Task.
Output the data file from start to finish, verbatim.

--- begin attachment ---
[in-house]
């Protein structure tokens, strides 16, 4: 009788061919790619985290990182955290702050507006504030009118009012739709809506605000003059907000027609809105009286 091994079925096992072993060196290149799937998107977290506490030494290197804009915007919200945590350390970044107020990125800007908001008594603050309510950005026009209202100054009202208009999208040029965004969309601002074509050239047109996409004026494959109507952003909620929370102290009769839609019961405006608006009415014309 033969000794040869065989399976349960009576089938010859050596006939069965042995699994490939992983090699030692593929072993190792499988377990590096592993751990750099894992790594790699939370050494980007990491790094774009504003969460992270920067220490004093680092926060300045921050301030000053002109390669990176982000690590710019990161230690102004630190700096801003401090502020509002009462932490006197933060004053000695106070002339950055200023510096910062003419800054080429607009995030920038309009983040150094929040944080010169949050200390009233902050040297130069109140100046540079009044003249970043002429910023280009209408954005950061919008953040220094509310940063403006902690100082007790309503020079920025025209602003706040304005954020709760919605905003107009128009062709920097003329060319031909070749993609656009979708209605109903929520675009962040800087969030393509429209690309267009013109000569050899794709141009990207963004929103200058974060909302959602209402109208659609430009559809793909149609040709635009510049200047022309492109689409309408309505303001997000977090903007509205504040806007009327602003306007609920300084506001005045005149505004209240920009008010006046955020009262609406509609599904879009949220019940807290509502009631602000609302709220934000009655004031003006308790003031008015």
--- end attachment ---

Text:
[in-house]
């Protein structure tokens, strides 16, 4: 009788061919790619985290990182955290702050507006504030009118009012739709809506605000003059907000027609809105009286 091994079925096992072993060196290149799937998107977290506490030494290197804009915007919200945590350390970044107020990125800007908001008594603050309510950005026009209202100054009202208009999208040029965004969309601002074509050239047109996409004026494959109507952003909620929370102290009769839609019961405006608006009415014309 033969000794040869065989399976349960009576089938010859050596006939069965042995699994490939992983090699030692593929072993190792499988377990590096592993751990750099894992790594790699939370050494980007990491790094774009504003969460992270920067220490004093680092926060300045921050301030000053002109390669990176982000690590710019990161230690102004630190700096801003401090502020509002009462932490006197933060004053000695106070002339950055200023510096910062003419800054080429607009995030920038309009983040150094929040944080010169949050200390009233902050040297130069109140100046540079009044003249970043002429910023280009209408954005950061919008953040220094509310940063403006902690100082007790309503020079920025025209602003706040304005954020709760919605905003107009128009062709920097003329060319031909070749993609656009979708209605109903929520675009962040800087969030393509429209690309267009013109000569050899794709141009990207963004929103200058974060909302959602209402109208659609430009559809793909149609040709635009510049200047022309492109689409309408309505303001997000977090903007509205504040806007009327602003306007609920300084506001005045005149505004209240920009008010006046955020009262609406509609599904879009949220019940807290509502009631602000609302709220934000009655004031003006308790003031008015």